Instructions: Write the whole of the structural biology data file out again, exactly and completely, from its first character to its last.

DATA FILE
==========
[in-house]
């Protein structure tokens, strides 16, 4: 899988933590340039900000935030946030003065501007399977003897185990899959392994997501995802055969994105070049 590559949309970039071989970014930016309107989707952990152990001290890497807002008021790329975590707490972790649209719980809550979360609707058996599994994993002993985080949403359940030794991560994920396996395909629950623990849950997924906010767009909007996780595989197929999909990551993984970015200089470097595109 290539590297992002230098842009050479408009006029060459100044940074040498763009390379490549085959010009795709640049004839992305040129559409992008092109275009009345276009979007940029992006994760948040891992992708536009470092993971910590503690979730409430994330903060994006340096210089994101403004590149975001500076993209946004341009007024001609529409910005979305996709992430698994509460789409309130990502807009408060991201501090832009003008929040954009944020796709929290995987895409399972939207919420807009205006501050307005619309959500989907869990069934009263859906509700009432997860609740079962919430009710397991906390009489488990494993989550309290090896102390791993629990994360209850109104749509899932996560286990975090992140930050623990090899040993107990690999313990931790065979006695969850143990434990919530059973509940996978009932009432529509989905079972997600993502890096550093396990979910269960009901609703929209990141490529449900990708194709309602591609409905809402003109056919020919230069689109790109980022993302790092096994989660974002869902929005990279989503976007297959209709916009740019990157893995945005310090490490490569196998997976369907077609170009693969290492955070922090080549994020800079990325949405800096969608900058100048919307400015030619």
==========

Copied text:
[in-house]
């Protein structure tokens, strides 16, 4: 899988933590340039900000935030946030003065501007399977003897185990899959392994997501995802055969994105070049 590559949309970039071989970014930016309107989707952990152990001290890497807002008021790329975590707490972790649209719980809550979360609707058996599994994993002993985080949403359940030794991560994920396996395909629950623990849950997924906010767009909007996780595989197929999909990551993984970015200089470097595109 290539590297992002230098842009050479408009006029060459100044940074040498763009390379490549085959010009795709640049004839992305040129559409992008092109275009009345276009979007940029992006994760948040891992992708536009470092993971910590503690979730409430994330903060994006340096210089994101403004590149975001500076993209946004341009007024001609529409910005979305996709992430698994509460789409309130990502807009408060991201501090832009003008929040954009944020796709929290995987895409399972939207919420807009205006501050307005619309959500989907869990069934009263859906509700009432997860609740079962919430009710397991906390009489488990494993989550309290090896102390791993629990994360209850109104749509899932996560286990975090992140930050623990090899040993107990690999313990931790065979006695969850143990434990919530059973509940996978009932009432529509989905079972997600993502890096550093396990979910269960009901609703929209990141490529449900990708194709309602591609409905809402003109056919020919230069689109790109980022993302790092096994989660974002869902929005990279989503976007297959209709916009740019990157893995945005310090490490490569196998997976369907077609170009693969290492955070922090080549994020800079990325949405800096969608900058100048919307400015030619």